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Carrie Rickey (born November 26, 1952) is a feminist American art and film critic. Rickey is the film critic at The Philadelphia Inquirer and often contributes to The New York Times, San Francisco Chronicle and Village Voice.

Her essays are collected in many books including The American Century[1] and American Movie Critics.[2] Rickey was an early champion of women filmmakers including Gillian Armstrong, Kathryn Bigelow and Ava DuVernay. During her tenure as a movie reviewer she covered technological evolutions in the industry from the video revolution to the rise of digital film, and has profiled artists and filmmakers from Clint Eastwood and Sidney Poitier to Elizabeth Taylor and Nora Ephron.


Rickey grew up in Los Angeles, California, where she developed a lifelong interest in film. She attended the University of California, San Diego (AB 1974, MFA 1976) where she studied with Manny Farber and worked as his teaching assistant.[3] Between 1975 and 1976 Rickey participated in the Whitney Museum of American Art's Independent Study Program.


From 1980 to 1983, Rickey was a film critic at the Village Voice. She wrote one of the first retrospectives of the work of filmmaker Ida Lupino[4] and one of the first considerations of filmmaker David Cronenberg. She then became a film critic for The Boston Herald (1984–85) and also wrote for Artforum and Art in America as an art critic.

In 1986, she became the film critic at The Philadelphia Inquirer. Rickey has served on numerous juries, including the New York Film Festival in 1988-1991.[5]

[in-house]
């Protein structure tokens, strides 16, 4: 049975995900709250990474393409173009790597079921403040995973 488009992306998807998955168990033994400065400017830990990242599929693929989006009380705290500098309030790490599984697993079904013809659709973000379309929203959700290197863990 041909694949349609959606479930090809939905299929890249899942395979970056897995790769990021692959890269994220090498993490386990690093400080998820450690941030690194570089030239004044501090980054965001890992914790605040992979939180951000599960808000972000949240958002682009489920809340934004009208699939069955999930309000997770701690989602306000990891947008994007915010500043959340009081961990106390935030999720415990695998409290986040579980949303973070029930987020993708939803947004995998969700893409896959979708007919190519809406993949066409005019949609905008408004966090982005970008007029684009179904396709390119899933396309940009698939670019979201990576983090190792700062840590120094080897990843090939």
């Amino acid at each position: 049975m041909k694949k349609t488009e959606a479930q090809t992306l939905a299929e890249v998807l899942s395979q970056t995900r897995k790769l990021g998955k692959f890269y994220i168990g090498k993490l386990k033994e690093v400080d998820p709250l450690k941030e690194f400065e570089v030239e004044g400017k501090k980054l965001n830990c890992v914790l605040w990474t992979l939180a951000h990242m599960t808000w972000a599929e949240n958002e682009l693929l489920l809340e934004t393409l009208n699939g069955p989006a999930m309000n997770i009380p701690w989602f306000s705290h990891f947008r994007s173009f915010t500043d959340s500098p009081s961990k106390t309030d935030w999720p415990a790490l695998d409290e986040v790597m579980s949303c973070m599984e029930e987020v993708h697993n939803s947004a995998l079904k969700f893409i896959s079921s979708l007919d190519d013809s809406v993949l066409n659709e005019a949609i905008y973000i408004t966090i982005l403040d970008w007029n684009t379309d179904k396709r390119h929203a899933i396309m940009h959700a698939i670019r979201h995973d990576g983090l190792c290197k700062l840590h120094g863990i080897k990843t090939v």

Rickey has written essays on many artists such as Leon Golub and Philip Guston[6] and wrote the Criterion Collection essays for Broadcast News[7] and Videodrome.[8]

She is included in the book Feminists Who Changed America[9] for her role in chronicling the work and the progress of women artists and filmmakers in articles and catalogue essays.

Rickey contributed chapters to The Power of Feminist Art,[10] The Rolling Stone Illustrated History of Rock and Roll,[11] among many other collections.

In 2018, she won the award for Best Commentary (Film/Television) from the L.A. Press Club for her serve, "What Ever Happened to Women Directors?"[12] and won a regional Emmy (Mid-Atlantic division) for best Documentary for the film, "Before Hollywood: Philadelphia and the Birth of the Movies."[13]


  1. ^ Haskell, Barbara (1999). The American Century: Art and Culture 1900-1950. WW Norton. p. 408. ISBN 0393047237.
  2. ^ Lopate, Phillip (2006). American Movie Critics: From the Silents Until Now. Library of America. p. 825. ISBN 1931082928.
  3. ^ Rickey, Carrie. "Remembering artist and teacher Manny Farber 1917–2008". Retrieved 13 December 2012.
  4. ^ Rickey, Carrie (October 29 – November 4, 1980). "Lupino Noir". The Village Voice.
  5. ^ Kehr, Dave (August 20, 1987). "New York Film Fest Includes A Chicago Connection". The Chicago Tribune. Retrieved 13 December 2012.
  6. ^ Rickey, Carrie. "Twilight's Last Dreaming : Philip Guston 1960-1980". Philip Guston: Retrospectiva de Pintura. Retrieved 13 December 2012.
  7. ^ Rickey, Carrie. "Broadcast News: Lines and Deadlines". The Criterion Collection. Retrieved 2012-12-10.
  8. ^ Rickey, Carrie. "Videodrome: Make Mine Cronenberg". The Criterion Collection. Retrieved 2012-12-10.
  9. ^ Love, Barbara (2006). Feminists Who Changed America, 1963-1975. University of Illinois Press. p. 576. ISBN 025203189X.
  10. ^ Broude, Norma (1996). Power of Feminist Art. Harry N. Abrams. p. 320. ISBN 0810926598.
  11. ^ The Rolling Stone Illustrated History of Rock and Roll: The Definitive History of the Most Important Artists and Their Music. Random House. 1992. p. 720. ISBN 0679737286.
  12. ^ "Truthdig Wins 10 Prizes at the 60th Annual Southern California Journalism Awards".
  13. ^ "2018 Emmy Recipients | NATAS Mid-Atlantic Chapter". Retrieved 2018-10-22.